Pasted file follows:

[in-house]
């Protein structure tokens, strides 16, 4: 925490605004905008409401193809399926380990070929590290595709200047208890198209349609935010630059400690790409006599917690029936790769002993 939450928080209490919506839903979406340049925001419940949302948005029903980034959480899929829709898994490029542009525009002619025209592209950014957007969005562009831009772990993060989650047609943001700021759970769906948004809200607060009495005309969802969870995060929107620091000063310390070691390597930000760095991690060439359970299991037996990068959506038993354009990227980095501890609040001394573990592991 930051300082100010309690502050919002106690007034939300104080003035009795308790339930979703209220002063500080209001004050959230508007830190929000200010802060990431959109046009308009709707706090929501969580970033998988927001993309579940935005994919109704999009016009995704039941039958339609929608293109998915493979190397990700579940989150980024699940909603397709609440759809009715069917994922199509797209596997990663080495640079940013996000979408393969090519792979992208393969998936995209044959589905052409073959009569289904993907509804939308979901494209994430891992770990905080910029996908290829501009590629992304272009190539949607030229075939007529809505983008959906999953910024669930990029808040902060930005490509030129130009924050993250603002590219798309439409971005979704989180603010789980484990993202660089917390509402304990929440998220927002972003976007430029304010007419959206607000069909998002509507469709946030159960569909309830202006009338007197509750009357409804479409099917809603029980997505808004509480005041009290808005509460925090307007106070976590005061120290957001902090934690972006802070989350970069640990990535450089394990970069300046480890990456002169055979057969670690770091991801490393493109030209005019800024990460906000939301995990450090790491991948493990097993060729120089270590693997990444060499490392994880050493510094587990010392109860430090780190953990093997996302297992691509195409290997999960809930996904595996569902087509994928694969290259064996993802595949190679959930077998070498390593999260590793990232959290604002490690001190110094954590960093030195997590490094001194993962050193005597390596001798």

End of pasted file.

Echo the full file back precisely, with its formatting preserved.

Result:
[in-house]
């Protein structure tokens, strides 16, 4: 925490605004905008409401193809399926380990070929590290595709200047208890198209349609935010630059400690790409006599917690029936790769002993 939450928080209490919506839903979406340049925001419940949302948005029903980034959480899929829709898994490029542009525009002619025209592209950014957007969005562009831009772990993060989650047609943001700021759970769906948004809200607060009495005309969802969870995060929107620091000063310390070691390597930000760095991690060439359970299991037996990068959506038993354009990227980095501890609040001394573990592991 930051300082100010309690502050919002106690007034939300104080003035009795308790339930979703209220002063500080209001004050959230508007830190929000200010802060990431959109046009308009709707706090929501969580970033998988927001993309579940935005994919109704999009016009995704039941039958339609929608293109998915493979190397990700579940989150980024699940909603397709609440759809009715069917994922199509797209596997990663080495640079940013996000979408393969090519792979992208393969998936995209044959589905052409073959009569289904993907509804939308979901494209994430891992770990905080910029996908290829501009590629992304272009190539949607030229075939007529809505983008959906999953910024669930990029808040902060930005490509030129130009924050993250603002590219798309439409971005979704989180603010789980484990993202660089917390509402304990929440998220927002972003976007430029304010007419959206607000069909998002509507469709946030159960569909309830202006009338007197509750009357409804479409099917809603029980997505808004509480005041009290808005509460925090307007106070976590005061120290957001902090934690972006802070989350970069640990990535450089394990970069300046480890990456002169055979057969670690770091991801490393493109030209005019800024990460906000939301995990450090790491991948493990097993060729120089270590693997990444060499490392994880050493510094587990010392109860430090780190953990093997996302297992691509195409290997999960809930996904595996569902087509994928694969290259064996993802595949190679959930077998070498390593999260590793990232959290604002490690001190110094954590960093030195997590490094001194993962050193005597390596001798």